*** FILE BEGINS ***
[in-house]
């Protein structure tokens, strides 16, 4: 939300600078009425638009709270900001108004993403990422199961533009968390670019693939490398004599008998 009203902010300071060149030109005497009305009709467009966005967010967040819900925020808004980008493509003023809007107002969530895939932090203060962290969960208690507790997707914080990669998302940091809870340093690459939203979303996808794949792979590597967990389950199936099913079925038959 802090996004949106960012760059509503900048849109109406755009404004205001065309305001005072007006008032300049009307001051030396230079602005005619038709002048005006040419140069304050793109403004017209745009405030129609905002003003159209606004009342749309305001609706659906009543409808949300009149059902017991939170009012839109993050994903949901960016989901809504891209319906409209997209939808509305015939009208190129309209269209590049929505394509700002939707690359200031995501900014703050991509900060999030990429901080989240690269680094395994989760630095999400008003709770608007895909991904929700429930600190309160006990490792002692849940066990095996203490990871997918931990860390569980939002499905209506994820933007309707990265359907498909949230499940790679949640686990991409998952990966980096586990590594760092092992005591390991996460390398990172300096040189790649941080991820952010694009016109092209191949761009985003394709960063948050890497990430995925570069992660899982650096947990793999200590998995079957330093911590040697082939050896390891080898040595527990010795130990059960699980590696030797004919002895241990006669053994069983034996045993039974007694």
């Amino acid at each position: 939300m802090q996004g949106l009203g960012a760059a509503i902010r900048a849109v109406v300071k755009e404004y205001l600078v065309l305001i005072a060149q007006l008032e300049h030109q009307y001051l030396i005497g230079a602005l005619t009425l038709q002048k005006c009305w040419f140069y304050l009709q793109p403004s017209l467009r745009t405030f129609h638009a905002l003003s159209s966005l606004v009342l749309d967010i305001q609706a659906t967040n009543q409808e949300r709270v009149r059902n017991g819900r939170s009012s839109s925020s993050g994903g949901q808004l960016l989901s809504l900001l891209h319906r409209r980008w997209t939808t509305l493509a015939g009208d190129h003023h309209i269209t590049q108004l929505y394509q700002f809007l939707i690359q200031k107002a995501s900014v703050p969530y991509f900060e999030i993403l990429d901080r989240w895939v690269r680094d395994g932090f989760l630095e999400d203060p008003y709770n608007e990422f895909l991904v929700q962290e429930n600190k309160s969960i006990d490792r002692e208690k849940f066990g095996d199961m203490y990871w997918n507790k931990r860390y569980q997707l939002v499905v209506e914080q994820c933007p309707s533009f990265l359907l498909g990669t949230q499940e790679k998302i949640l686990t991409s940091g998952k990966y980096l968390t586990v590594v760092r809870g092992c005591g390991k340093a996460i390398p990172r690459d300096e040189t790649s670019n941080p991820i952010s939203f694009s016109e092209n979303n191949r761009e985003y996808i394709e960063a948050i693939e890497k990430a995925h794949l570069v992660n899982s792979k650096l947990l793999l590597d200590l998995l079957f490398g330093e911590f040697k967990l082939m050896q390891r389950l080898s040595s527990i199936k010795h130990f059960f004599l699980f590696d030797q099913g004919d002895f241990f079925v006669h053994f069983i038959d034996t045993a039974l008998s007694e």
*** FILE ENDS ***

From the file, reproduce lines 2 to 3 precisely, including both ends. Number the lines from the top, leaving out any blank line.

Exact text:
């Protein structure tokens, strides 16, 4: 939300600078009425638009709270900001108004993403990422199961533009968390670019693939490398004599008998 009203902010300071060149030109005497009305009709467009966005967010967040819900925020808004980008493509003023809007107002969530895939932090203060962290969960208690507790997707914080990669998302940091809870340093690459939203979303996808794949792979590597967990389950199936099913079925038959 802090996004949106960012760059509503900048849109109406755009404004205001065309305001005072007006008032300049009307001051030396230079602005005619038709002048005006040419140069304050793109403004017209745009405030129609905002003003159209606004009342749309305001609706659906009543409808949300009149059902017991939170009012839109993050994903949901960016989901809504891209319906409209997209939808509305015939009208190129309209269209590049929505394509700002939707690359200031995501900014703050991509900060999030990429901080989240690269680094395994989760630095999400008003709770608007895909991904929700429930600190309160006990490792002692849940066990095996203490990871997918931990860390569980939002499905209506994820933007309707990265359907498909949230499940790679949640686990991409998952990966980096586990590594760092092992005591390991996460390398990172300096040189790649941080991820952010694009016109092209191949761009985003394709960063948050890497990430995925570069992660899982650096947990793999200590998995079957330093911590040697082939050896390891080898040595527990010795130990059960699980590696030797004919002895241990006669053994069983034996045993039974007694």
């Amino acid at each position: 939300m802090q996004g949106l009203g960012a760059a509503i902010r900048a849109v109406v300071k755009e404004y205001l600078v065309l305001i005072a060149q007006l008032e300049h030109q009307y001051l030396i005497g230079a602005l005619t009425l038709q002048k005006c009305w040419f140069y304050l009709q793109p403004s017209l467009r745009t405030f129609h638009a905002l003003s159209s966005l606004v009342l749309d967010i305001q609706a659906t967040n009543q409808e949300r709270v009149r059902n017991g819900r939170s009012s839109s925020s993050g994903g949901q808004l960016l989901s809504l900001l891209h319906r409209r980008w997209t939808t509305l493509a015939g009208d190129h003023h309209i269209t590049q108004l929505y394509q700002f809007l939707i690359q200031k107002a995501s900014v703050p969530y991509f900060e999030i993403l990429d901080r989240w895939v690269r680094d395994g932090f989760l630095e999400d203060p008003y709770n608007e990422f895909l991904v929700q962290e429930n600190k309160s969960i006990d490792r002692e208690k849940f066990g095996d199961m203490y990871w997918n507790k931990r860390y569980q997707l939002v499905v209506e914080q994820c933007p309707s533009f990265l359907l498909g990669t949230q499940e790679k998302i949640l686990t991409s940091g998952k990966y980096l968390t586990v590594v760092r809870g092992c005591g390991k340093a996460i390398p990172r690459d300096e040189t790649s670019n941080p991820i952010s939203f694009s016109e092209n979303n191949r761009e985003y996808i394709e960063a948050i693939e890497k990430a995925h794949l570069v992660n899982s792979k650096l947990l793999l590597d200590l998995l079957f490398g330093e911590f040697k967990l082939m050896q390891r389950l080898s040595s527990i199936k010795h130990f059960f004599l699980f590696d030797q099913g004919d002895f241990f079925v006669h053994f069983i038959d034996t045993a039974l008998s007694e």